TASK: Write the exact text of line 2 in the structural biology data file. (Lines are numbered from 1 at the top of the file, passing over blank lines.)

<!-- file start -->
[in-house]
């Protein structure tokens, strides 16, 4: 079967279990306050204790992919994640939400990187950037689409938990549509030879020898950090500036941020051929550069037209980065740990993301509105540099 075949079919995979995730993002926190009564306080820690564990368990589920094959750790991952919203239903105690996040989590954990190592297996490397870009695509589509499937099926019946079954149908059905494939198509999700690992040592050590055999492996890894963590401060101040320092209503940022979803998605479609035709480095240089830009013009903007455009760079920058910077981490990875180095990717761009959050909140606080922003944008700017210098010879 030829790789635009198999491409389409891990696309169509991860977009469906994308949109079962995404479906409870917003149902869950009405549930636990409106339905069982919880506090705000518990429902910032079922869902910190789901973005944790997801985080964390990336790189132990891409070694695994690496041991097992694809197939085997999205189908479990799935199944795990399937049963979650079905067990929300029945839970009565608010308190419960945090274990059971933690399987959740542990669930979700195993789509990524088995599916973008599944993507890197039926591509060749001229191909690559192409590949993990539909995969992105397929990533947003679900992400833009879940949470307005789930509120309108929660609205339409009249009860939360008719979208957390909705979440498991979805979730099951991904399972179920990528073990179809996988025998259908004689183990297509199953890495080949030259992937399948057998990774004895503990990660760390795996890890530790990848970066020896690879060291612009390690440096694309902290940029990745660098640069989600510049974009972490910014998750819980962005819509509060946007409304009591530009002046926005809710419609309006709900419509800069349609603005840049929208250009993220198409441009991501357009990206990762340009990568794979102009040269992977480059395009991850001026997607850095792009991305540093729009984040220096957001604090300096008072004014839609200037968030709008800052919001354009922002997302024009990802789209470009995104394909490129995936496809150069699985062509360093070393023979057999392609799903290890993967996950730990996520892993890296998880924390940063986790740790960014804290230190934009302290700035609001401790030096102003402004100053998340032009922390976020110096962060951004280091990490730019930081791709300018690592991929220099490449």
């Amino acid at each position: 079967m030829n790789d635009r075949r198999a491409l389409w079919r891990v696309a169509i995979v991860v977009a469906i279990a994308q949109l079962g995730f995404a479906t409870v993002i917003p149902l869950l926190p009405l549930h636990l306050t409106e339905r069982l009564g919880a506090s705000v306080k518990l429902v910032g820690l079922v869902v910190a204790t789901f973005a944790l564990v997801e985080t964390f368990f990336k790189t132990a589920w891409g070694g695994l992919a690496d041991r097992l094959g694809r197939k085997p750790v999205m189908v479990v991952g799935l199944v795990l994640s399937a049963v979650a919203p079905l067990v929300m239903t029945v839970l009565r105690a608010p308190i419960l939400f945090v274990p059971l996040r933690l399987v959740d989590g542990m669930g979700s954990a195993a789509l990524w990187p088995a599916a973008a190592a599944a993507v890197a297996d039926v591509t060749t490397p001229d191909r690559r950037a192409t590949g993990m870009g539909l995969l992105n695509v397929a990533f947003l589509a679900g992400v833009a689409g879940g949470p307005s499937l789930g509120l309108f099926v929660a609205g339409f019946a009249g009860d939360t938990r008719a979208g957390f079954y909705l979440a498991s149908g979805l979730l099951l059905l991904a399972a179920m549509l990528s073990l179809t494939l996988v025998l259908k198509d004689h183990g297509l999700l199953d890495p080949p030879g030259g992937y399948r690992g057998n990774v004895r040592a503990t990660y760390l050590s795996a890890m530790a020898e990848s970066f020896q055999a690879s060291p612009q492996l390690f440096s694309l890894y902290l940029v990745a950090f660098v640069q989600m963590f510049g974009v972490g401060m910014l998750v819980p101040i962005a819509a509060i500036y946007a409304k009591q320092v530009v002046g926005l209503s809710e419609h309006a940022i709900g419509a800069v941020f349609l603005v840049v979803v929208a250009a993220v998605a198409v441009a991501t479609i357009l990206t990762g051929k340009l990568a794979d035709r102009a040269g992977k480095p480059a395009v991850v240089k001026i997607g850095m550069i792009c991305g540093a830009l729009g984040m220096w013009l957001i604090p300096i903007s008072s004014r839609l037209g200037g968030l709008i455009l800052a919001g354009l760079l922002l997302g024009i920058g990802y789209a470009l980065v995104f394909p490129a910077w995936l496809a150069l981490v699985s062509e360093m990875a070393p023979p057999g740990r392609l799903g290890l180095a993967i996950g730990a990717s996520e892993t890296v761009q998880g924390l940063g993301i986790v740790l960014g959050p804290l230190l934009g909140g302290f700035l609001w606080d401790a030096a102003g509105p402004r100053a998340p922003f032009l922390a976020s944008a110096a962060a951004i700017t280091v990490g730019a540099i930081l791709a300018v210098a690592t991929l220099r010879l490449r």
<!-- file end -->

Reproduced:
């Protein structure tokens, strides 16, 4: 079967279990306050204790992919994640939400990187950037689409938990549509030879020898950090500036941020051929550069037209980065740990993301509105540099 075949079919995979995730993002926190009564306080820690564990368990589920094959750790991952919203239903105690996040989590954990190592297996490397870009695509589509499937099926019946079954149908059905494939198509999700690992040592050590055999492996890894963590401060101040320092209503940022979803998605479609035709480095240089830009013009903007455009760079920058910077981490990875180095990717761009959050909140606080922003944008700017210098010879 030829790789635009198999491409389409891990696309169509991860977009469906994308949109079962995404479906409870917003149902869950009405549930636990409106339905069982919880506090705000518990429902910032079922869902910190789901973005944790997801985080964390990336790189132990891409070694695994690496041991097992694809197939085997999205189908479990799935199944795990399937049963979650079905067990929300029945839970009565608010308190419960945090274990059971933690399987959740542990669930979700195993789509990524088995599916973008599944993507890197039926591509060749001229191909690559192409590949993990539909995969992105397929990533947003679900992400833009879940949470307005789930509120309108929660609205339409009249009860939360008719979208957390909705979440498991979805979730099951991904399972179920990528073990179809996988025998259908004689183990297509199953890495080949030259992937399948057998990774004895503990990660760390795996890890530790990848970066020896690879060291612009390690440096694309902290940029990745660098640069989600510049974009972490910014998750819980962005819509509060946007409304009591530009002046926005809710419609309006709900419509800069349609603005840049929208250009993220198409441009991501357009990206990762340009990568794979102009040269992977480059395009991850001026997607850095792009991305540093729009984040220096957001604090300096008072004014839609200037968030709008800052919001354009922002997302024009990802789209470009995104394909490129995936496809150069699985062509360093070393023979057999392609799903290890993967996950730990996520892993890296998880924390940063986790740790960014804290230190934009302290700035609001401790030096102003402004100053998340032009922390976020110096962060951004280091990490730019930081791709300018690592991929220099490449």